Social Media Governance
Facebook, Twitter, LinkedIn, Google+, Pinterest, Tumblr and Instagram are the world's most popular sites for people to share information and socialise electronically. Blogging, Instant Messaging and Skype all play a significant role in enabling people to keep in touch with one another, wherever they are in the world. Collectively, sites and Internet services like these are known as social media.
Social media are part of a wider revolution in how the Web works, which is often called Web 2.0. Individuals and regulators are increasingly aware of the dangers faced when using social media, and these insidiously insecure aspects of Web 2.0 are now increasingly described as 'Threat 2.0'.
This page covers the governance of social media in the workplace.
Social Media and the Organisation
What individuals do at home they would like to do at work. But how should organisations regulate and manage the use by their staff of social media during work hours? And what sort of risks do organisations face, in terms of potential data loss, unregulated communication of confidential information, and work time? Assessing and controlling the new risks associated with the use of social media is just part of the challenge faced by organisations.
The other part of the challenge is how social media should be used as part of a corporate communication and marketing strategy. How should the talents and credibility of individuals within the organisation be harnessed to position the organisation and its products or services in the best possible light? How should the organisation respond to criticism of it, whether on blogs or in a LinkedIn group?
Cultural impact of social media
Social media will fundamentally change how many organisations handle communication, both internally and externally. Even more than mobile communications and the so-called 'porous perimeter' created by the proliferation of laptops, mobile phones, PDAs and smart phones, social media make potentially every individual within the organisation a critical point of presence for organisations on the Internet. iPhones and other mobile devices even have social media applications available on the mobile platform. Some organisations recognise the significance of the associated risks and respond by denying the social media revolution outright, banning access to social media sites during work hours. Only their marketing and communications teams have limited access to these channels; sales teams which ask for Instant Messaging services are denied.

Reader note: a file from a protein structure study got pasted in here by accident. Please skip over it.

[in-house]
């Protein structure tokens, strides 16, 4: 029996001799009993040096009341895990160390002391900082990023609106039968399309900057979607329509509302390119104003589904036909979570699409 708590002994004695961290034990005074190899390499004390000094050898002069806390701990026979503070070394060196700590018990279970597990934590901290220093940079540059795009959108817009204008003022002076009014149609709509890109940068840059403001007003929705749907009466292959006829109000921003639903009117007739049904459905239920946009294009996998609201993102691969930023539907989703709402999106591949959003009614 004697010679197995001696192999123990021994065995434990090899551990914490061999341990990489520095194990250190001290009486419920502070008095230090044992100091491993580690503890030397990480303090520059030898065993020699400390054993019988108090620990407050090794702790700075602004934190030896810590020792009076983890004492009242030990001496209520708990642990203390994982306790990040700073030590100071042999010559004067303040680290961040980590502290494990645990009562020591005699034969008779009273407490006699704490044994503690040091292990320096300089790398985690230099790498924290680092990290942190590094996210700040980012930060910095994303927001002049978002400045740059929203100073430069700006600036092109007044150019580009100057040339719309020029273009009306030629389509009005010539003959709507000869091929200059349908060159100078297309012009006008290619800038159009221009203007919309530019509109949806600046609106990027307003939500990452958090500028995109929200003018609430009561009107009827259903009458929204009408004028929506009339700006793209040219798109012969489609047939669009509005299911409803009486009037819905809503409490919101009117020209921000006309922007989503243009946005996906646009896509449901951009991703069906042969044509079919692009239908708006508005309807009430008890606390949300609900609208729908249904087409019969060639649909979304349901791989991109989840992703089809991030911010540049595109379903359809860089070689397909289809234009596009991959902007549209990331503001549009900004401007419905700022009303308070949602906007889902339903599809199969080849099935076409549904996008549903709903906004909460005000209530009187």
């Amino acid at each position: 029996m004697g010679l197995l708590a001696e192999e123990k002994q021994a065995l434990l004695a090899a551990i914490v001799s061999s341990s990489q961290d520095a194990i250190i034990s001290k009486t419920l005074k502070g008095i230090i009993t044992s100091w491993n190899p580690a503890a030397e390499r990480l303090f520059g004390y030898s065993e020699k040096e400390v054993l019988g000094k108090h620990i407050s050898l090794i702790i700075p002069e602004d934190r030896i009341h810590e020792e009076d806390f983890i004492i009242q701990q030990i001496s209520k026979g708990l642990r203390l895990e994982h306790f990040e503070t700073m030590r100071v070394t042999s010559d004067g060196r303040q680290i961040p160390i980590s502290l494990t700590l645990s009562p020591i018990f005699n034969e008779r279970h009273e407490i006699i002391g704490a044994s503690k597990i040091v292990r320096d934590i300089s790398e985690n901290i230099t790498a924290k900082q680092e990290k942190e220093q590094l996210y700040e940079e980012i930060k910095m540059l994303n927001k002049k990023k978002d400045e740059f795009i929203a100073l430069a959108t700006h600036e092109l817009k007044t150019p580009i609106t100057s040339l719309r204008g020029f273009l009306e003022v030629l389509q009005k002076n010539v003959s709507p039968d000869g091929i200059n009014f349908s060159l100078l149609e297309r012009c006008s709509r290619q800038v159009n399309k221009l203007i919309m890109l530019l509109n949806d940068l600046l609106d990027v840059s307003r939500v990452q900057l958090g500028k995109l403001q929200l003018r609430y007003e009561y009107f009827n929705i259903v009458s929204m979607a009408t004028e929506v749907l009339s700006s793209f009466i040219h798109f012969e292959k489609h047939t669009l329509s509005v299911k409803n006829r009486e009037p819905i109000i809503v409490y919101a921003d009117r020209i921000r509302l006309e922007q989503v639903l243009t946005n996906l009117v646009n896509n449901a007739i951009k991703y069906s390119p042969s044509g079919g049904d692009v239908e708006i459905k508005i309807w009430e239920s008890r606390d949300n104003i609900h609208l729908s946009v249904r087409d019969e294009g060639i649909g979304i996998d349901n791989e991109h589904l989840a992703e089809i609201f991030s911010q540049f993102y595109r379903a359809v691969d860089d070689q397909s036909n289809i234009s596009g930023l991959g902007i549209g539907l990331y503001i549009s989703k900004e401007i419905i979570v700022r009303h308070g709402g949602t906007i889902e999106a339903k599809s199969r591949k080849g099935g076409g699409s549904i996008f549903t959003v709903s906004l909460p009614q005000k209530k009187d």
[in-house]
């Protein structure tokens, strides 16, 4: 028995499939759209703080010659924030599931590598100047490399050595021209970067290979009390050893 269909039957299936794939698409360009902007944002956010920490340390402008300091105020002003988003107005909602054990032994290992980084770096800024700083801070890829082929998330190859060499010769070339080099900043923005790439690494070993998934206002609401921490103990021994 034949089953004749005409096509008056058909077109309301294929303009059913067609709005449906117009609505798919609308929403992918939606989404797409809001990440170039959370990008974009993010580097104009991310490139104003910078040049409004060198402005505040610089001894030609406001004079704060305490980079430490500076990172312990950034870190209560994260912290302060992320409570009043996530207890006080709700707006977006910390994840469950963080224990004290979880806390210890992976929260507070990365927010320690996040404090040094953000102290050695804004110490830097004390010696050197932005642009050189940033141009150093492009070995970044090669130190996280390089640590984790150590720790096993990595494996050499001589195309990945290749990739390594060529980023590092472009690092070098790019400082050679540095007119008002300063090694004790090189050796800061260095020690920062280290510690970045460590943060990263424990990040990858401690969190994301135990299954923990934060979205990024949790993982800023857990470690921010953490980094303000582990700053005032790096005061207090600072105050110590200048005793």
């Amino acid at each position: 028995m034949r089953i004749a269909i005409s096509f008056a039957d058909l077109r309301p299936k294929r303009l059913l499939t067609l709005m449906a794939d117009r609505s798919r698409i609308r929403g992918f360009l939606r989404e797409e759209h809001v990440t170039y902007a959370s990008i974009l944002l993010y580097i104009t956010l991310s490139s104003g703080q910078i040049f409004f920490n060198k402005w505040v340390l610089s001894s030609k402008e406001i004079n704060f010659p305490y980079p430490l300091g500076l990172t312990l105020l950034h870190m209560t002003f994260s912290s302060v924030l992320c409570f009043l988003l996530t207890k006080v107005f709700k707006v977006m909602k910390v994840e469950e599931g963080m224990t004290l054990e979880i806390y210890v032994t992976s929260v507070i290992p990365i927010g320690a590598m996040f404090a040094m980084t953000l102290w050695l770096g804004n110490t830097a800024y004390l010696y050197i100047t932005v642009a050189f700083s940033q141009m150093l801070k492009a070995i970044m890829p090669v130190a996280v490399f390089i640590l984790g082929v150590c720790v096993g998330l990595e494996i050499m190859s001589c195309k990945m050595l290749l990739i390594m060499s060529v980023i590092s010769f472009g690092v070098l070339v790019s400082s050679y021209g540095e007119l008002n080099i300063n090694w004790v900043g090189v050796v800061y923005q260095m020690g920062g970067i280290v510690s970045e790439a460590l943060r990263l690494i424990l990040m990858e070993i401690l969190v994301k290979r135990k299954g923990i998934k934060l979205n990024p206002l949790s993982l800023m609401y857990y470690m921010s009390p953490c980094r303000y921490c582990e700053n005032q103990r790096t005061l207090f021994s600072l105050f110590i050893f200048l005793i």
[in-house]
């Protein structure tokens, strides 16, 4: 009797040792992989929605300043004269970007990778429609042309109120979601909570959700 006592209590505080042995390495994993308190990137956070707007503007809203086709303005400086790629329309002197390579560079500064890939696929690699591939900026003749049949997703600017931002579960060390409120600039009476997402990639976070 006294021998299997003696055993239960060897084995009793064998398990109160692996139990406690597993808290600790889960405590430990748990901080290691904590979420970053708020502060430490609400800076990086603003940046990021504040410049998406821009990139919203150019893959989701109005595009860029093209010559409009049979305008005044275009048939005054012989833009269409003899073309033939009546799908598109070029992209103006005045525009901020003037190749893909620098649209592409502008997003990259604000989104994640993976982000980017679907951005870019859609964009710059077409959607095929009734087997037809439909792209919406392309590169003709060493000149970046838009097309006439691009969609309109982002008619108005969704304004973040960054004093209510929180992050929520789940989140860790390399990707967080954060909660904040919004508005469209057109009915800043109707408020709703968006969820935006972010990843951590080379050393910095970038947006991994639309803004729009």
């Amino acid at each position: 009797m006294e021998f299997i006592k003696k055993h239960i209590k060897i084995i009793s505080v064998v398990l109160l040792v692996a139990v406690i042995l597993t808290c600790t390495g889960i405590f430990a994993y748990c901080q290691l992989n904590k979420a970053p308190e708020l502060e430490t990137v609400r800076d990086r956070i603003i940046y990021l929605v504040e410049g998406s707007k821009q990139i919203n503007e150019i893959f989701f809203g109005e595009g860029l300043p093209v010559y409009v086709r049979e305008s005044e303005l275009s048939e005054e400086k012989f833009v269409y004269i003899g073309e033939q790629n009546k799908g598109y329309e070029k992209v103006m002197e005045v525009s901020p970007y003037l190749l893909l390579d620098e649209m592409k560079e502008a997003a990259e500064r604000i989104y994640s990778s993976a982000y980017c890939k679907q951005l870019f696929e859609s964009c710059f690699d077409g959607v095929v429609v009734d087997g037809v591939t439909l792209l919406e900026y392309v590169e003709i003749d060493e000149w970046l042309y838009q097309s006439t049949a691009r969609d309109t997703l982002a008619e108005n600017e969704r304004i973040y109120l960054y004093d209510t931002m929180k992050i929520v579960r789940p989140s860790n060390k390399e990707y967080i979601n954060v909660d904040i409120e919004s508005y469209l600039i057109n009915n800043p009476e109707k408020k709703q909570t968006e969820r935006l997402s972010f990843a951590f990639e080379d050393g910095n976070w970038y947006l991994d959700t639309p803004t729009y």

Social Media Governance Policy
There is a better response: recognise that social media have a role to play, and that staff want to use social media like they want to chat by the water cooler. Develop a social media strategy. Identify your corporate social media objectives, perform a risk assessment (threats, vulnerabilities, likelihoods, impacts) assign roles and responsibilities, develop a social media policy and an appropriate mix of procedures and guidelines, acquire the appropriate technical controls, train staff on how to behave and what to do, implement a monitoring and review framework, and make social media a regular part of how you do business.
Social Media Governance Toolkit
While any organisation can develop a coherent set of policies and guidelines from its own experience, and by drawing on the wide range of information available on the Internet, a more straightforward approach is to use the Social Media Governance Toolkit.
The Social Media Governance Toolkit contains templates for creating a social media strategy, allocating roles and responsibilities and identifying risks. More importantly, it contains a full set of policies, procedures and guidelines for the use of social media, drawing on and consolidating all the latest best practice from around the world.
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